If you are aged between 16 – 18 your Training Provider may have a vulnerable Adult policy for which you will be required to advise them if you are off work for anything other than planned time off work. This is so they can ensure that you are safe and are working in a safe environment.
9. Right to have Personal Protective Equipment (PPE) provided free of charge
As mentioned above your Employer has a duty to ensure that you are safe at work. As well as providing training, he must also provide the relevant safety equipment free of charge for your use. This could be protective gloves, steel toecap shoes, eye protection, hearing protection.
10. Right to have Rest Breaks
You have a right to rest breaks. If you are aged between 16-18 you should have at least a 30-minute break if your shift lasts more than 4 ½ hours and at least 11 hours between shifts. If you are older than 18 the rule is 20 minutes for every 6 hours worked. These will not normally be paid.
11. A Right to Have Training
When you start any work you should receive adequate training in order for you to undertake your role competently. This will be undertaken by both your Employer and from your Training Provider and will cover everything from being safe to gaining competence within the workplace.
With an Apprenticeship it is part of the funding agreement with the Government that you will be able to study for a qualification and often that is the Apprenticeship that you have applied for. Your training and qualification should be set at the correct level for you. You should receive at least 20% of your working time completing training.
This is training that should directly relate to the apprenticeship and work. It can include the teaching of theory, practical training such as mentoring and in place learning such as meetings, tutorials etc. This will also include the time spent at the College or with your Training provider formally receiving training for your qualification.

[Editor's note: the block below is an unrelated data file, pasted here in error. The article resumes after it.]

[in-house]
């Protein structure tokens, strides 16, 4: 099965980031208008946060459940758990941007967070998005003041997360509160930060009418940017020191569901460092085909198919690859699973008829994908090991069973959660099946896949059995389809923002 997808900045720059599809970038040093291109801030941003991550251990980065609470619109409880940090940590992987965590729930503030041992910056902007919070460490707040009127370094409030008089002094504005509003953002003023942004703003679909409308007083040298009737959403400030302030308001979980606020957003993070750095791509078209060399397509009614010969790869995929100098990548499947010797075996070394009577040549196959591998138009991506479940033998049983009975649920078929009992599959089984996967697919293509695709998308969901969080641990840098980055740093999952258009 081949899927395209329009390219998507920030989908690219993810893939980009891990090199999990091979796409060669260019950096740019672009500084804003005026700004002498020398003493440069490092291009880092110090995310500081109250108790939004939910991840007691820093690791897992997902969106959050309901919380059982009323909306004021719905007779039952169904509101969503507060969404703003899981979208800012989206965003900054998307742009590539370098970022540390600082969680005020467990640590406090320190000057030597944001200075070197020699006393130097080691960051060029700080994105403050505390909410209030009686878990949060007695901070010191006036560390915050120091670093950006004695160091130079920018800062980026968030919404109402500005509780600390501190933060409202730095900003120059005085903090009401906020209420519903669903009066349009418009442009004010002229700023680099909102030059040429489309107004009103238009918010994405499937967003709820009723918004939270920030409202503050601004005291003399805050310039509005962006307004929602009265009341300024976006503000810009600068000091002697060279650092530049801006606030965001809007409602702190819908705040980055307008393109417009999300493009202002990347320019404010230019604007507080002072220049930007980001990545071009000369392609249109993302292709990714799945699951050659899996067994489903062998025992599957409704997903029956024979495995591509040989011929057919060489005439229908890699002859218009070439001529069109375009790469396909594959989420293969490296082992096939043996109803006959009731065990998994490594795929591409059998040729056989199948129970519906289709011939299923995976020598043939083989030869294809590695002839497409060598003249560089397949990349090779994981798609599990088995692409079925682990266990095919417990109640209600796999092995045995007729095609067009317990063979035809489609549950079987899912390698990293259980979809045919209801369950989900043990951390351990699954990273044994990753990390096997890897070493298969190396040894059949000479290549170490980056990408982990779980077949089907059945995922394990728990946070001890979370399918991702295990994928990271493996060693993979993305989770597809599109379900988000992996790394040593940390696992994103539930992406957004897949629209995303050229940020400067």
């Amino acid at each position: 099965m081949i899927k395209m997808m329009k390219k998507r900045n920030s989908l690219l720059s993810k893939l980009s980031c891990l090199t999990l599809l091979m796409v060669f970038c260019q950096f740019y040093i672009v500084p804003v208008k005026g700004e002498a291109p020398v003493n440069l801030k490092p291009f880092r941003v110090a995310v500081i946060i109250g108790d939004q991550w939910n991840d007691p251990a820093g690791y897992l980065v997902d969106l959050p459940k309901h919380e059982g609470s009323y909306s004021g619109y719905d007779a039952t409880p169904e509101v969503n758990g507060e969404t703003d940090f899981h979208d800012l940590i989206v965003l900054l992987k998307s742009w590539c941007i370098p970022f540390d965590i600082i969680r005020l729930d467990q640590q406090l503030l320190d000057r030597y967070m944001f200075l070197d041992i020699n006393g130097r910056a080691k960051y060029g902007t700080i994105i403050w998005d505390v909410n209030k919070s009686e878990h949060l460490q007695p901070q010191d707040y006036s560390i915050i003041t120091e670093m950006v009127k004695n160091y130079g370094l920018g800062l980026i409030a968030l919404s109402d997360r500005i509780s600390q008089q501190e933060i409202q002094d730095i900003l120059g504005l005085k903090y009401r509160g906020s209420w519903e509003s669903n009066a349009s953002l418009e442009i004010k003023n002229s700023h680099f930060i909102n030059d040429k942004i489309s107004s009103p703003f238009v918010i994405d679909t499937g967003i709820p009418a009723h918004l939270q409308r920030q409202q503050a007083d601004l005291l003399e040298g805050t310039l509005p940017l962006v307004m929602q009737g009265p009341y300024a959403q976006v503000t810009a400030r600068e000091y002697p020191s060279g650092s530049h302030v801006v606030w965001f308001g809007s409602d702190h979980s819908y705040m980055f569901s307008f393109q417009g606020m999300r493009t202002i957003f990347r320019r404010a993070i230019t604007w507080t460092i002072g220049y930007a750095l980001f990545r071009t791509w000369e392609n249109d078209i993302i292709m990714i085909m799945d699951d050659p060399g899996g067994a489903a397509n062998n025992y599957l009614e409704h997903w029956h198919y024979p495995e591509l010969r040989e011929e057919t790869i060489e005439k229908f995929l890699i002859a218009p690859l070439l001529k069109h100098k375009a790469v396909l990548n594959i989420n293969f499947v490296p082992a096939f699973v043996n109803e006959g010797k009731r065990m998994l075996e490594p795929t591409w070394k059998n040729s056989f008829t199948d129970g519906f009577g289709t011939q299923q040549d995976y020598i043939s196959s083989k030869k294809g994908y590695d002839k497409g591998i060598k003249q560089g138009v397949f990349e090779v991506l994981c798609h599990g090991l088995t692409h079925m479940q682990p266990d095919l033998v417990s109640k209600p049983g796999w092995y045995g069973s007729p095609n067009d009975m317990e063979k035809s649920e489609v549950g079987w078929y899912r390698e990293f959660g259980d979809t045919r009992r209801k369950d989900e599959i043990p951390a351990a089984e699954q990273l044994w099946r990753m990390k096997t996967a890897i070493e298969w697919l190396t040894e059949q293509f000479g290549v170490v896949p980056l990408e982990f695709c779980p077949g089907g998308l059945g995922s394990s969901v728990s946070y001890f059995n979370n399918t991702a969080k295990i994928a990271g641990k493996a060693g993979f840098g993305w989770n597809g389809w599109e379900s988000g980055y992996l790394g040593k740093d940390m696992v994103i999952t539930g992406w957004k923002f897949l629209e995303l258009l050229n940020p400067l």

Levels of qualification
English, Maths and ICT
Those taking level 3 and Higher Apprenticeships are required to hold or achieve a level 2 in both Maths and English before they can successfully complete the Apprenticeship. This is separate from the Apprenticeship and the Apprenticeship funding and is offered at no cost. Some courses will require the ICT level 2 to be attained.
Should an apprenticeship be for a lower level than 3 and they have not gained level 2 Maths and English, the Apprentice will be required to study for these subjects at the required standard.
Time taken on these subjects does not come under the Off the Job training.
12. A Right to belong to a Union
You have a right to join an appropriate Trade Union the same as any other Employee. You should expect to pay a fee, which may be at a reduced rate due to being an Apprentice and this will be taken out of your wages. Some Unions are able to offer extra support to Apprentices.
13. A right to be treated fairly
Under the Equality Act 2010 you have a right not to be discriminated against. There are nine protected characteristics, one of which is Age. This in effect means that you have the right to go for promotion within the workplace the same as everybody else, as long as you have the skills.
14. Whistleblowing rights
Whistleblowing is when you report something that is not right that is happening that you have witnessed. Such as fraud or the Company breaking the law. Should you report this you have the right to be protected. However, it does not cover personal grievances such as harassment, bullying etc which need to be reported through the grievance process.
15. Right to Disciplinary Procedures
Sometimes things go wrong and you may be subjected to a disciplinary. This could be due to lateness, breaking the rules of the Company, unintentionally or intentionally, not completing your college work, or not progressing at the rate expected. In such cases you still have your rights. This includes having the option to put your case forward at a formal meeting and having a person to represent you. This can be a colleague or a Union representative but cannot be your friend or family. These are usually set down in the Policies and Procedures and will include the timeframe on which actions can be taken and how you will receive notifications, ie written or verbally, and your right to appeal.
16. Right to notice of dismissal
With all contracts of Employment you are normally subjected to a probationary period which will allow you to settle into your role. However should you not meet the standards of your organisation both in the work or with your college work you could be subjected to further help with training or disciplinary action. This would take the form of formal meetings and help and guidance to enable you to meet the standards. Should dismissal take place you would be entitled to a letter stating the reasons . You will also have a right to appeal. If you are with a training advisor the contract may be with them and therefore they will try to find you another place of employment.